Saturday, February 21, 2015

February, 2015, Yellow Caboose Update - II

During the week, the paint preparation work on the yellow caboose was finished.

The shop team applied the primer and top coat. They also fogged the shop for mosquitoes.

-Photos courtesy Walt O.

February, 2015 Work Weekend

Two major work areas:
  • Preparing the yellow caboose (modeled after a Florence and Cripple Creek Railroad caboose) for painting.
  • Removing rust and painting baffles in No. 12's tender.

The caboose had been painted long ago but the paint retained its shine. The entire surface needed to be roughed up for the new paint to adhere. Complicating the task was the tongue and groove siding. Most of the surface was attacked with a dual action sander but there was a mountain of hand work to get between the slats.

John K. runs the DA sander.

Roger R. does the hand work between the siding boards.

The 12's tender with the new ventilation fan on top. We had been using the window fan to move air around but it wasn't sufficient to deal with the needle descaler and the proposed epoxy paint.

The lower baffles had been descaled; the upper baffle had been epoxied long ago and was still in fair condition. The vertical yellow pipe is attached to the ventilation fan The white mass towards the front of the tank is Elliot H. applying the epoxy paint.

Emerging from the tender.

A view from outside looking into the tender.

A view from the inside looking out.

-Photos courtesy Matt W.

Thursday, February 12, 2015

February, 2015, Yellow Caboose Update - I

The shop team has been making mountains of progress on the preventative maintenance on our Yellow Caboose (there is probably a better, more affectionate name than "Yellow Caboose" but if there is, I am not remembering it!).

Both trucks were removed and disassembled. See the January, 2015 Work Weekend, blog entry for more details on this phase of work.

After the wheel and truck frames were sandblasted by Evan P., Matt C. painted everything he could get in front of his spray gun.

A finished axle.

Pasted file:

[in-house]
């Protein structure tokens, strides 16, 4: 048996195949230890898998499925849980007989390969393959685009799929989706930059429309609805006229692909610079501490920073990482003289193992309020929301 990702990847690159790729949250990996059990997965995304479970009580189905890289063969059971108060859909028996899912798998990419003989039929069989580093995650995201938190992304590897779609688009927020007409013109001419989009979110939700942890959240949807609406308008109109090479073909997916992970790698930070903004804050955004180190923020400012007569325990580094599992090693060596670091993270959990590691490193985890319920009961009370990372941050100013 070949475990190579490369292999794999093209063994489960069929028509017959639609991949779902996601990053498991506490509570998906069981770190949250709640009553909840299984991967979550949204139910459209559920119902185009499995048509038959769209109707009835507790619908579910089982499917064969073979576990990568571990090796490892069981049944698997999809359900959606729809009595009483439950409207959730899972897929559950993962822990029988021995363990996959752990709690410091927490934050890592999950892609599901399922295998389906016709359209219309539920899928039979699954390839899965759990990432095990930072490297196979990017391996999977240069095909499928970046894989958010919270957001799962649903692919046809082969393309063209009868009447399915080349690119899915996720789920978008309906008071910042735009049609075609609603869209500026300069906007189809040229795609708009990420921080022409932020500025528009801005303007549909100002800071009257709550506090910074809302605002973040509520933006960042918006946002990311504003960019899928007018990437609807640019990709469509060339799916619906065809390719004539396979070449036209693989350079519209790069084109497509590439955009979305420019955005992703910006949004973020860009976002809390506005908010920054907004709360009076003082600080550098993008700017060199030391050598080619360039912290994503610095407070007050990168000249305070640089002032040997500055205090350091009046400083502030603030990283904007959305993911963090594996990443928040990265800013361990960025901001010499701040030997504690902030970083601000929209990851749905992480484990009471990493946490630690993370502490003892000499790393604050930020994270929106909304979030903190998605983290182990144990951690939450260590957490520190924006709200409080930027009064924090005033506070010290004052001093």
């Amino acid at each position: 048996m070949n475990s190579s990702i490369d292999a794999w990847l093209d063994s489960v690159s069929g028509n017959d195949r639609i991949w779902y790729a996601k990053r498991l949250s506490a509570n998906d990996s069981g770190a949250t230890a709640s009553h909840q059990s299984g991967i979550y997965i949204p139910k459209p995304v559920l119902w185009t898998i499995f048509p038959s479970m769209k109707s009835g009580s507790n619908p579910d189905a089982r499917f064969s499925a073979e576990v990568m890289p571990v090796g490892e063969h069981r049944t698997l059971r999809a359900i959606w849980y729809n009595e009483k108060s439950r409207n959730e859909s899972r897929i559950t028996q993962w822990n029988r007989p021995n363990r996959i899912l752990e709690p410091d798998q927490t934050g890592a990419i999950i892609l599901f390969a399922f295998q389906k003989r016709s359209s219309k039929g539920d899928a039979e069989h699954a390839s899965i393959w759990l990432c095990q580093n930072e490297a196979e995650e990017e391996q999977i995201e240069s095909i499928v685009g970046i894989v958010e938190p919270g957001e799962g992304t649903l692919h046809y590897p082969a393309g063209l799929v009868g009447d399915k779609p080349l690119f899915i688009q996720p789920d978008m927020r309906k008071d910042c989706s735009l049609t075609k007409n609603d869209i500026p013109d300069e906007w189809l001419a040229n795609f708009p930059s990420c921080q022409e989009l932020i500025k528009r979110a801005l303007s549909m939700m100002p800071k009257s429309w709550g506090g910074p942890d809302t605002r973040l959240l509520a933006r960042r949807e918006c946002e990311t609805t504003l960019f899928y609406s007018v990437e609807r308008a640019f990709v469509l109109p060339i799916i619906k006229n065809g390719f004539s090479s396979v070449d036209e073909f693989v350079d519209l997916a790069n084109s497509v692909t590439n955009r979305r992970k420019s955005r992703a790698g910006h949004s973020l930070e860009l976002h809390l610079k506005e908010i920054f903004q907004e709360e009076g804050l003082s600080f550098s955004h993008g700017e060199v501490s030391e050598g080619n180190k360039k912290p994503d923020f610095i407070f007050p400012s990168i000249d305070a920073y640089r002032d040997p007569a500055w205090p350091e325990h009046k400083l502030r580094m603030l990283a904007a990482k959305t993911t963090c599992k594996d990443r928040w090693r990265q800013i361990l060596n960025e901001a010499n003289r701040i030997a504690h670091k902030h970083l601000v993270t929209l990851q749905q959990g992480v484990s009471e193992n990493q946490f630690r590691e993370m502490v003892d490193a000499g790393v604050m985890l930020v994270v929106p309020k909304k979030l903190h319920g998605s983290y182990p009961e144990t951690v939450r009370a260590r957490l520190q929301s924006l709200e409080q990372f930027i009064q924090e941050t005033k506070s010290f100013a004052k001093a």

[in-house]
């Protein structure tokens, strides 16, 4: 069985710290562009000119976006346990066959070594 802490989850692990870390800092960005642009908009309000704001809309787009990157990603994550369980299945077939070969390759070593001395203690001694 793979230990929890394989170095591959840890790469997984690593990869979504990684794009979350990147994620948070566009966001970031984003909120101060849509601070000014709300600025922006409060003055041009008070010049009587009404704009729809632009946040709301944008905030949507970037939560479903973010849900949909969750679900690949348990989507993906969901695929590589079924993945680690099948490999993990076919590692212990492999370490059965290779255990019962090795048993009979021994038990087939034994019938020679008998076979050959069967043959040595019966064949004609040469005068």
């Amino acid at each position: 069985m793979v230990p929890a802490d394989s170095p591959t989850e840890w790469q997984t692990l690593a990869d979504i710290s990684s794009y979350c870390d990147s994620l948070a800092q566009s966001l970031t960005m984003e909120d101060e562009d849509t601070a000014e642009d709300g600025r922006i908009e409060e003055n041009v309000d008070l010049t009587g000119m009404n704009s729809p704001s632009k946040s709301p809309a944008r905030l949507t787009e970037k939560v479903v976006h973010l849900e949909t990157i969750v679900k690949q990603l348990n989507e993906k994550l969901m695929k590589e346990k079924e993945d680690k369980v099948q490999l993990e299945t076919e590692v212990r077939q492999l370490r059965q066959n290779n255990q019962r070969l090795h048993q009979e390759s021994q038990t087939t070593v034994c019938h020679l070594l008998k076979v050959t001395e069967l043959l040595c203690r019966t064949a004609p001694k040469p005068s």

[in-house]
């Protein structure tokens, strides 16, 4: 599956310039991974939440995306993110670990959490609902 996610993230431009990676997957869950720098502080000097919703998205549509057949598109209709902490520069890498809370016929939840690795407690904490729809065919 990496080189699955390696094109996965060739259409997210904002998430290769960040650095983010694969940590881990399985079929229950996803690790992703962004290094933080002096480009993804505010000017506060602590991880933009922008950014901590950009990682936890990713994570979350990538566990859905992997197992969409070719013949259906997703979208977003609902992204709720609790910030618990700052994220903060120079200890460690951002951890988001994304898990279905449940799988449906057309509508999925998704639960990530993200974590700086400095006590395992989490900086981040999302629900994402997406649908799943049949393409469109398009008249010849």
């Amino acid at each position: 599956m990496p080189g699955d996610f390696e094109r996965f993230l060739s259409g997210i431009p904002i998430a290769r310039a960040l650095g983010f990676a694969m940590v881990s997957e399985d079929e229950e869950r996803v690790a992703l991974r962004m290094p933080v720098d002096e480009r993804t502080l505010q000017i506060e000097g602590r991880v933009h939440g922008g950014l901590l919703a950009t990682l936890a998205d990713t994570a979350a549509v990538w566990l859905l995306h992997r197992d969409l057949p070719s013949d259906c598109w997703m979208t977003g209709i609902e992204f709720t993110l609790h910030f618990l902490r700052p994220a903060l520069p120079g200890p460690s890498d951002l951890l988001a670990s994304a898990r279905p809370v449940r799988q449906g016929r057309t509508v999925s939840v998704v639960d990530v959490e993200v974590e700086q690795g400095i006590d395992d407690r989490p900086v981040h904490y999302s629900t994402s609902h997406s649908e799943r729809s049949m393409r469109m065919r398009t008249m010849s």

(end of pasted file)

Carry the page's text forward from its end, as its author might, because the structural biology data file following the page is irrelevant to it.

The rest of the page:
After sandblasting but before the final color application.

-Photos courtesy MC

Sunday, February 8, 2015

January, 2015, Locomotive No. 2 Update

Locomotive No. 2 has not been forgotten!

Over the past months, the MCRR team has made two "giant leaps" in the restoration of this fine narrow gauge locomotive: (1) sending the drivers to Colorado to get their new axles and (2) moving the chassis back into the shop.

To prepare the wheels for their visit to Colorado, the shop staff removed the tires from the wheels. There are more pictures in the October, 2014, blog entry.

The flame ring is expanding the old tire for its removal from the wheel.

The axle/wheel set on the stand after tire removal. Sections of an old conveyor belt were placed around the wheels and banded in place for shipment.

The three axles with the wheels covered ready for shipment.

The axle sets are placed on a trailer for their transport to Colorado.

Those familiar with the shop will recognize this portion east of the pit track. For years, a large lathe occupied this spot. The lathe was sent to a Colorado railroad that will be doing the axle work for the MCRR.

No. 2's chassis is lifted off the flat car and moved into position east of the pit track.

-pictures courtesy MC

Monday, January 19, 2015

January, 2015 Work Weekend

What a work weekend! Lots of MCRR members, lots of projects.

In the days following North Pole Express, besides locating green dotted hats in injector feedwater lines, we moved the yellow caboose and a short coach into the shop. The caboose had its trucks removed and disassembled in the following weeks. Now it was time to sandblast the wheel sets, inspect for defects, and paint.

Here are two of the axle sets before being brought outside.

John G. places a protective cover on the bearing surfaces before sandblasting.

Evan P. tests the large sandblaster and then begins the process of cleaning the 4 axle sets.

The caboose's trucks are held together by large bolts. Braden G. uses the wire wheel to remove the rust and built-up dirt from the bolts.

Some of the threads were damaged during disassembly. Scott D. and Braden G. use a die to chase the threads.

This is the project that will pleasantly surprise many MCRR members. The office's carpet was beginning to show wear and tear. Often it was said that a road grader was needed to vacuum the carpet after the Reunion. Despite the deep steam cleaning from last year, something needed to be done.

The ever resourceful Dave O. was able to get a large supply of nearly new carpet tiles. The process took 4 steps.
(a) Remove most of the furniture
(b) Remove the old carpet.
(c) Install the new carpet tiles.
(d) Replace the furniture.

Dave O. inspects the stack of carpet tiles.

Removing the old carpeting and inspect the exposed concrete floor.

With the concrete cleaned and vacuumed, the placement of the carpet tiles begins.

Randy V. applies mastic to the concrete floor and with Dan H's help, begin placing the tiles.

Kendall O. relaxes after the work is complete. You can see the pattern of the carpet tiles. surrounding his chair.

Grant D. and Dylan D. observe some of the shop activities.

Several members choose to inspect No. 12's tender. In general, the condition of the floors and walls was excellent but there was a large amount of scale collecting around the feed water inlets.

This picture discloses why: the baffles within the tender were flaking and demanded some attention.

Matt W. uses the angle grinder to remove some of the rust from the tender manway hatch.

After a new manway gasket is cut, Matt W. fits it to the studs so the center section can be removed.

Matt W. emerging from inside the tender.

Using the pneumatic needle descaler to remove the rust.